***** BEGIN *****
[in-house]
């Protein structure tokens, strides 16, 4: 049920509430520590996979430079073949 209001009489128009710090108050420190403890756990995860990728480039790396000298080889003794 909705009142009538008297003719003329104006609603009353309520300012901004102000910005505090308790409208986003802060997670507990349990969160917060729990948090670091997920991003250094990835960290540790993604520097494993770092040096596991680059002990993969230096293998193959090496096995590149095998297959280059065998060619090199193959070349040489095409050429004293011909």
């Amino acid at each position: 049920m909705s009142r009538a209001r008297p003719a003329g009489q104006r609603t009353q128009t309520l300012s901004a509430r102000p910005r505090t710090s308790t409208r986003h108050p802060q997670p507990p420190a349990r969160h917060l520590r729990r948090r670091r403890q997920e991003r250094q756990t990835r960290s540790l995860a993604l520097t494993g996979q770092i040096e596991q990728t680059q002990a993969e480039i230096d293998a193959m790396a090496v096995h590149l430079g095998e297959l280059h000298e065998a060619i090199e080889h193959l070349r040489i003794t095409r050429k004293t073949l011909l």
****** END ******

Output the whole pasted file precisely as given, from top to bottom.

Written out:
[in-house]
């Protein structure tokens, strides 16, 4: 049920509430520590996979430079073949 209001009489128009710090108050420190403890756990995860990728480039790396000298080889003794 909705009142009538008297003719003329104006609603009353309520300012901004102000910005505090308790409208986003802060997670507990349990969160917060729990948090670091997920991003250094990835960290540790993604520097494993770092040096596991680059002990993969230096293998193959090496096995590149095998297959280059065998060619090199193959070349040489095409050429004293011909």
């Amino acid at each position: 049920m909705s009142r009538a209001r008297p003719a003329g009489q104006r609603t009353q128009t309520l300012s901004a509430r102000p910005r505090t710090s308790t409208r986003h108050p802060q997670p507990p420190a349990r969160h917060l520590r729990r948090r670091r403890q997920e991003r250094q756990t990835r960290s540790l995860a993604l520097t494993g996979q770092i040096e596991q990728t680059q002990a993969e480039i230096d293998a193959m790396a090496v096995h590149l430079g095998e297959l280059h000298e065998a060619i090199e080889h193959l070349r040489i003794t095409r050429k004293t073949l011909l």